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Deceptive Advertising

Deceptive Advertising

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Published by Gaurav Kumar

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Published by: Gaurav Kumar on Nov 10, 2009
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Submitted To:
Prof. PremanandShetty
Submitted By:
GAURAV KUMAR08PG304Marketing B
Deceptive advertising and marketing practices have been around since the beginningof time and are still prevalent today. Sometimes it is done unknowingly by anadvertiser, however, more often than not, it is done with the intent to mislead theconsumer, making deceptive advertising a relevant marketing ethics issue. This paper will first define deceptive advertising and marketing, and describe different types of deception. Next, it will examine what makes an advertisement or marketing practicedeceptive. A look into the deceptive advertising issues of the 1990’s as well asreviewing the monitoring agencies, and addressing liability issues and the penaltiesassociated with deceptive advertising will also be covered.
What is Deceptive Advertising and Marketing?
An advertisement or marketing practice is considered deceptive if there is a"representation, omission, or practice that is likely to mislead the consumer". Theadvertisement does not necessarily have to cause actual deception, but, according tothe Federal Trade Commission (FTC), the act need only likely mislead the consumer (Federal Trade Commission, 1998 [on-line]).
Types of Deceptive Advertising
According to David Gardner (1975) there are three types of deceptive advertising:Fraudulent advertising which is an outright lie; false advertising which "involves aclaim-fact discrepancy", such as not disclosing all the conditions to receive a certain promotion or price; and misleading advertising which involves a "claim-belief interaction" (Assael, 1998). An example of claim-belief deception is the Warner-Lambert Listerine case. The label on the Listerine mouthwash bottle stated "KillsGerms By Millions On Contact" immediately followed by "For General Oral Hygiene,Bad Breath, Colds, and Resultant Sore Throats". This misled consumers to believethat by using Listerine, it could prevent the common cold and sore throat (Warner Lambert, 1978). Listerine had to redo its advertising and delete "colds and resultantsore throats".
What Makes Advertising Deceptive?
According to the Federal Trade Commission (FTC), the government agencyresponsible for regulating and monitoring advertising practices, there are three
common elements they look for in deceptive advertising and marketing claims. First,there must be "a representation, omission or practice that will likely mislead theconsumer", such as misleading price claims, or a oral or written misrepresentation of a product or service. Second, the FTC examines the misrepresentation from the view of a "reasonable" consumer or particular target group such as the elderly. And finally,"the representation, omission, or practice must be a ‘material’ one". This means that if the misrepresentation is likely to affect the consumer’s decision whether or not to useor purchase a certain product or service, this is considered material since the consumer may have decided differently if not for the deceptive advertising (Federal TradeCommission, 1998 [on-line]).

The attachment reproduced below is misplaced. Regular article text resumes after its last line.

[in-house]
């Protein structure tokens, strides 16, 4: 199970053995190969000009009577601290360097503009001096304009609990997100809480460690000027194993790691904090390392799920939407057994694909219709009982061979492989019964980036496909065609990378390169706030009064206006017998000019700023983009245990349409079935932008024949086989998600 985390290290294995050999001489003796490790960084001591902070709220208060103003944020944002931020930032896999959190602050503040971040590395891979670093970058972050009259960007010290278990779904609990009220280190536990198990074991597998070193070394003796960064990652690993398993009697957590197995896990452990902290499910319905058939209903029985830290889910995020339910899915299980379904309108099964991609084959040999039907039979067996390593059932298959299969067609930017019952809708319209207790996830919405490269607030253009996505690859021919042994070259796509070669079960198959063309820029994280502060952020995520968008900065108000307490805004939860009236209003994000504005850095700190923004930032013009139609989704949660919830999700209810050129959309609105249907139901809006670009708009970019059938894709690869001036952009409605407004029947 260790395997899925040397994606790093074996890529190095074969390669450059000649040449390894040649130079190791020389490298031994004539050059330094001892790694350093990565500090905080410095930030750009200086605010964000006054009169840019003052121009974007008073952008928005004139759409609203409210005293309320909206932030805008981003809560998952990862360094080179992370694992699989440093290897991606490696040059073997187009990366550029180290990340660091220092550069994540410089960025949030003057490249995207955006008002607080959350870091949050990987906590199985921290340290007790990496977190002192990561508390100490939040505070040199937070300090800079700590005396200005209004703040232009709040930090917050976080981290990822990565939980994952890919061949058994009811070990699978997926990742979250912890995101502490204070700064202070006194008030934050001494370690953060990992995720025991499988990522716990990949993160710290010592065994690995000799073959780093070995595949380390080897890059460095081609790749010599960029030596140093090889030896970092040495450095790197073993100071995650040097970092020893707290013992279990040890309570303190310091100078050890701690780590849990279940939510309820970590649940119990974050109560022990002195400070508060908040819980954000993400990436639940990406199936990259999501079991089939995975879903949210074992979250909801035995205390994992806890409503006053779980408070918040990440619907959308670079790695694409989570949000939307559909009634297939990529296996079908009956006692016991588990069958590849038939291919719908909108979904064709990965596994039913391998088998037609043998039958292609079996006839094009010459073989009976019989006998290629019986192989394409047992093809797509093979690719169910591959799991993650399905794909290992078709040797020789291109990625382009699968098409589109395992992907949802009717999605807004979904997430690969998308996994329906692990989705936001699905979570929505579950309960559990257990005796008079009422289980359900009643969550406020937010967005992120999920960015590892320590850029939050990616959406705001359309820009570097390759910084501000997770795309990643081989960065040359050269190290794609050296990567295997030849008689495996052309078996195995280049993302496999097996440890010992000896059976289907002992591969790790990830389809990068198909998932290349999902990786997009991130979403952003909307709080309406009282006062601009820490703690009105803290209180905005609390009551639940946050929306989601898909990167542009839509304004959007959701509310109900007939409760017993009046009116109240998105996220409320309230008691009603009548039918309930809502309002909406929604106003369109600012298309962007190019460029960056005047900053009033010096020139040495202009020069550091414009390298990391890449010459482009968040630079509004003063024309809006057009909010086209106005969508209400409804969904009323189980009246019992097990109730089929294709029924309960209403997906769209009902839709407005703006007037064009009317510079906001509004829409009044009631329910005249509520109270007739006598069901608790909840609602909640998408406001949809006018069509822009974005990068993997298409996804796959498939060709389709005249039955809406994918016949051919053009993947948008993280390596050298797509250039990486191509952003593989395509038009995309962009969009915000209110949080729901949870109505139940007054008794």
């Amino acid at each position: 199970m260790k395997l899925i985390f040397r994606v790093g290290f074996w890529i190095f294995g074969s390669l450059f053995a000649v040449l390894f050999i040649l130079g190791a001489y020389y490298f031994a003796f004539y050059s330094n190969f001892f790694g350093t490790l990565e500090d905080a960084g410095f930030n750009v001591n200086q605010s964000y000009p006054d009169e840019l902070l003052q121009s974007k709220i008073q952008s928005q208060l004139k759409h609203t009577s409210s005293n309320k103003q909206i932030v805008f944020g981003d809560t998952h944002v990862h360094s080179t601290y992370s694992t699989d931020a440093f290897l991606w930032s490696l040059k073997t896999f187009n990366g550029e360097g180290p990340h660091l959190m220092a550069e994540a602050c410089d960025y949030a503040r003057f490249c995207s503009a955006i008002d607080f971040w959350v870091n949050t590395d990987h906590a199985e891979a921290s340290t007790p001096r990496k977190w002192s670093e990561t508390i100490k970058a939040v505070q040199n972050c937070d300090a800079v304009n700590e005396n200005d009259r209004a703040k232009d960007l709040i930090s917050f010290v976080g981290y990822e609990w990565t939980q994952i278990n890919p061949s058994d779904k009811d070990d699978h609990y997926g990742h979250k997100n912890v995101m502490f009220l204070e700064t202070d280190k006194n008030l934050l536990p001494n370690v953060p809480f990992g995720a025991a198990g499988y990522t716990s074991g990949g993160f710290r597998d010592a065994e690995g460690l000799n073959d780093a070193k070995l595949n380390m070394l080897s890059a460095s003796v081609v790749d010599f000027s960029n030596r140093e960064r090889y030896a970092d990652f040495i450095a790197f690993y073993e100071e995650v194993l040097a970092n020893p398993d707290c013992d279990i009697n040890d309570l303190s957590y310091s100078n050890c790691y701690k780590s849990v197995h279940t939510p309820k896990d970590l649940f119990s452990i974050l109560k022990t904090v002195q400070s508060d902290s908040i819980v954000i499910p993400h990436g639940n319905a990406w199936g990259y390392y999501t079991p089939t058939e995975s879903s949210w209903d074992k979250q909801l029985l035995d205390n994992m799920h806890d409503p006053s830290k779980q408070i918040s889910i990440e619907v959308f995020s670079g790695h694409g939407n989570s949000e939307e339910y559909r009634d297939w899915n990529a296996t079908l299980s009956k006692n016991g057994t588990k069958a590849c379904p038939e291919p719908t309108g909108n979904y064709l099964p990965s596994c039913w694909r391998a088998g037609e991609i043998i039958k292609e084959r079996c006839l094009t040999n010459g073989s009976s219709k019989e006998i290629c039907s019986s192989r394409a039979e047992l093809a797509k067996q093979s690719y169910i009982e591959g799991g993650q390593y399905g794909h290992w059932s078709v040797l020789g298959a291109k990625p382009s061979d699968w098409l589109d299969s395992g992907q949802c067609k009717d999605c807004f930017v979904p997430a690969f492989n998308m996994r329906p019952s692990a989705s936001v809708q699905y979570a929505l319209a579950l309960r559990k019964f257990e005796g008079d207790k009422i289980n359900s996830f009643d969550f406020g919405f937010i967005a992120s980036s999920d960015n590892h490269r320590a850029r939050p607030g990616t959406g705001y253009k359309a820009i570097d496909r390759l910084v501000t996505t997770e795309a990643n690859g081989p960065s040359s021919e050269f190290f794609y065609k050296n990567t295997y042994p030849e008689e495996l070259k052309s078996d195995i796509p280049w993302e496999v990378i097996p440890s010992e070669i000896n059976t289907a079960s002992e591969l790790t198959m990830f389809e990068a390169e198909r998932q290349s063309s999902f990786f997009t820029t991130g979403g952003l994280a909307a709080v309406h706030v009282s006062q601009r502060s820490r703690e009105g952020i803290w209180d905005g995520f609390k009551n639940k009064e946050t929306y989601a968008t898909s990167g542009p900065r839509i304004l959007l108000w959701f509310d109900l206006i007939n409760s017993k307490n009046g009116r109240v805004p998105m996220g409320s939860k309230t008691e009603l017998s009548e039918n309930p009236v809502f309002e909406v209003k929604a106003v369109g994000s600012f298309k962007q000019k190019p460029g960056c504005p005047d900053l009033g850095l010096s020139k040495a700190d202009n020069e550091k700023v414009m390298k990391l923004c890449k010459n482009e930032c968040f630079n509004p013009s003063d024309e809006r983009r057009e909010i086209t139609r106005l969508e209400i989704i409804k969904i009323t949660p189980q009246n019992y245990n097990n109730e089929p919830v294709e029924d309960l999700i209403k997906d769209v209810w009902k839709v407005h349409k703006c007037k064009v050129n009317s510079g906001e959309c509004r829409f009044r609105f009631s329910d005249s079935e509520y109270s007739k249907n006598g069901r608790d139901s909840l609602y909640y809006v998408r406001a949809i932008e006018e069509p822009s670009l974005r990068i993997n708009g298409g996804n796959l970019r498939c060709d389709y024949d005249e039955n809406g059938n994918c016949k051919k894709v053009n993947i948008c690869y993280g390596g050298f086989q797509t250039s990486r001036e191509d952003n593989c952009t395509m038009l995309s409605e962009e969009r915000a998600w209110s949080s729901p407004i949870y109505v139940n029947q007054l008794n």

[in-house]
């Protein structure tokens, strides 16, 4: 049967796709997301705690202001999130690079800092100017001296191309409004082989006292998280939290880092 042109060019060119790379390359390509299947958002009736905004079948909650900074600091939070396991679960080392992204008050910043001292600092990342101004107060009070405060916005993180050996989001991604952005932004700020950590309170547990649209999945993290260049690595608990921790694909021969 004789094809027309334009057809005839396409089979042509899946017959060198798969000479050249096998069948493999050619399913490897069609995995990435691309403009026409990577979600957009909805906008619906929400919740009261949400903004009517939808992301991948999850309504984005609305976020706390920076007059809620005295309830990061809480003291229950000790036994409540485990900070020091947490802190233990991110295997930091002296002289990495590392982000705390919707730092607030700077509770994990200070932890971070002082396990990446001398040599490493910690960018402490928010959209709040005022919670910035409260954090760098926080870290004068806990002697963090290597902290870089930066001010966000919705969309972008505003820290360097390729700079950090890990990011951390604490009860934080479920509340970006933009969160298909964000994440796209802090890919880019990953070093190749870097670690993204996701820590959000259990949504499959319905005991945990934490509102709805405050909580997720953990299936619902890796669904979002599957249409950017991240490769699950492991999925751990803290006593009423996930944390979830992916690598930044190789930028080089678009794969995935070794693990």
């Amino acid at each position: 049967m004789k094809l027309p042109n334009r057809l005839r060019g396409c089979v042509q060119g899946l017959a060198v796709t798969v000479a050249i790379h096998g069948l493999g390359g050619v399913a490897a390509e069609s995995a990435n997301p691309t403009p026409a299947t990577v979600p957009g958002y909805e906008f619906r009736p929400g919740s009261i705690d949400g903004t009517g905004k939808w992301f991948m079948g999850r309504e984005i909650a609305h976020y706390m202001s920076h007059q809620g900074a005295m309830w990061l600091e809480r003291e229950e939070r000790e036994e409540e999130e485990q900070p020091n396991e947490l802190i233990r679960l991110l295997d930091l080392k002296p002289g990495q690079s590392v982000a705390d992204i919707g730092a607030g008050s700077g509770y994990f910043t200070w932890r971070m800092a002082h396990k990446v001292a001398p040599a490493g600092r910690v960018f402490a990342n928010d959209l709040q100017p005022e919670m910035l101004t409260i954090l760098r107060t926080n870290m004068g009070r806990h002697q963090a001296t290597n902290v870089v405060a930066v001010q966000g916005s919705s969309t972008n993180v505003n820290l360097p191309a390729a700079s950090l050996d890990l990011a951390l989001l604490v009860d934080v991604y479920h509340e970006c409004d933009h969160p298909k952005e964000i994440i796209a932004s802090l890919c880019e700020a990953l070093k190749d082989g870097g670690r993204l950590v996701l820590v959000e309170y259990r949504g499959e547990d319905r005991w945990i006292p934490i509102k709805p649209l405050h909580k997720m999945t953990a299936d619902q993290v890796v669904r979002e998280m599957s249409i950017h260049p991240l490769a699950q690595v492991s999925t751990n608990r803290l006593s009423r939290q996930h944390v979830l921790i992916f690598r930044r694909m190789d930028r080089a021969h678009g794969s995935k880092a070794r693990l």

Oral and Written Misrepresentation or Omission
Let’s look first at oral or written misrepresentation, or omission, which is the mostcommon form of deceptive marketing. According to the Better Business Bureau, "anadvertisement as a whole may be misleading although every sentence separatelyconsidered is literally true. Misrepresentation may result not only from directstatements but by omitting or obscuring a material fact" (Better Business Bureau,1998 [on-line]). This includes "bait and switch" advertising and selling, which is analluring offer to sell a product or service in which a company has no intention to sellto the consumer. The goal of "bait and switch" is to get the consumer in the door ready to purchase one product that was advertised and then get them to switch their  purchasing decision to a higher priced product or service. Vague generalities are alsoincluded in this category. A vague generality is when an advertisement makes a vagueclaim. There are numerous examples of vague generalities such as "our clothes aremade in the USA, our cars are fuel efficient, our frozen desserts are low in fat".According to Mary Azcuenaga, Commissioner of the FTC (1994), "should we assumethat these claims apply to every individual item in the product line? To most or nearlyall of the products in the line? Or is the message that, on average, the products havethe characteristics?". These generalities often bring up more questions than theyanswer for the consumer, and can be misleading and confusing.
The Reasonable Consumer
The FTC also believes that in order for an advertisement to be deceptive, the act or  practice must be considered from a reasonable consumer’s point of view, or if a particular group is targeted, a reasonable member of the groups perspective; the keyword being "reasonable". In fact, a company is not liable for every consumer’s pointof view. One example is that some consumers may believe that a "Danish Pastry" ismade in Denmark. This miscomprehension is not considered to be deception since thismessage is not likely to mislead a significant segment of targeted consumers (FederalTrade Commission, 1998 [on-line]). If a particular product or service is marketed to a

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